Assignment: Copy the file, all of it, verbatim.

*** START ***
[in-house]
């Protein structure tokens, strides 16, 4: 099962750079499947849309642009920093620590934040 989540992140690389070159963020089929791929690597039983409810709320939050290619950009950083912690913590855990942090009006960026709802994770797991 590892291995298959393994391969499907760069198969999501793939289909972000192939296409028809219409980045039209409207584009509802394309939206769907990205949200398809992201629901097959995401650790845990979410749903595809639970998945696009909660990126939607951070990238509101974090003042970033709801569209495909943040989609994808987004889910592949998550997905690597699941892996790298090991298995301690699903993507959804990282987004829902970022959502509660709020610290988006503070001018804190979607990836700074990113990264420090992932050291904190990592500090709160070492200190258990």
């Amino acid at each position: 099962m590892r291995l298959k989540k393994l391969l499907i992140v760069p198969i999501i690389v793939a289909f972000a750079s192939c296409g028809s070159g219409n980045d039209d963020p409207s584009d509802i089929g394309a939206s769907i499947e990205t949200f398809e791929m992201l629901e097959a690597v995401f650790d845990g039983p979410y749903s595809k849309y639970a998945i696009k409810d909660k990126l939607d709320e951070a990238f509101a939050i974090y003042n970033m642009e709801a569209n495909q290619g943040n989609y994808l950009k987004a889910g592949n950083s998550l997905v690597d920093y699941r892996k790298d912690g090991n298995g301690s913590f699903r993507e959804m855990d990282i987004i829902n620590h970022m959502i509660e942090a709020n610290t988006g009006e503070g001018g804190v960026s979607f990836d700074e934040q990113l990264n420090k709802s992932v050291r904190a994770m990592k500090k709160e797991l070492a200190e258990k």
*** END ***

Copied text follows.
[in-house]
């Protein structure tokens, strides 16, 4: 099962750079499947849309642009920093620590934040 989540992140690389070159963020089929791929690597039983409810709320939050290619950009950083912690913590855990942090009006960026709802994770797991 590892291995298959393994391969499907760069198969999501793939289909972000192939296409028809219409980045039209409207584009509802394309939206769907990205949200398809992201629901097959995401650790845990979410749903595809639970998945696009909660990126939607951070990238509101974090003042970033709801569209495909943040989609994808987004889910592949998550997905690597699941892996790298090991298995301690699903993507959804990282987004829902970022959502509660709020610290988006503070001018804190979607990836700074990113990264420090992932050291904190990592500090709160070492200190258990």
């Amino acid at each position: 099962m590892r291995l298959k989540k393994l391969l499907i992140v760069p198969i999501i690389v793939a289909f972000a750079s192939c296409g028809s070159g219409n980045d039209d963020p409207s584009d509802i089929g394309a939206s769907i499947e990205t949200f398809e791929m992201l629901e097959a690597v995401f650790d845990g039983p979410y749903s595809k849309y639970a998945i696009k409810d909660k990126l939607d709320e951070a990238f509101a939050i974090y003042n970033m642009e709801a569209n495909q290619g943040n989609y994808l950009k987004a889910g592949n950083s998550l997905v690597d920093y699941r892996k790298d912690g090991n298995g301690s913590f699903r993507e959804m855990d990282i987004i829902n620590h970022m959502i509660e942090a709020n610290t988006g009006e503070g001018g804190v960026s979607f990836d700074e934040q990113l990264n420090k709802s992932v050291r904190a994770m990592k500090k709160e797991l070492a200190e258990k």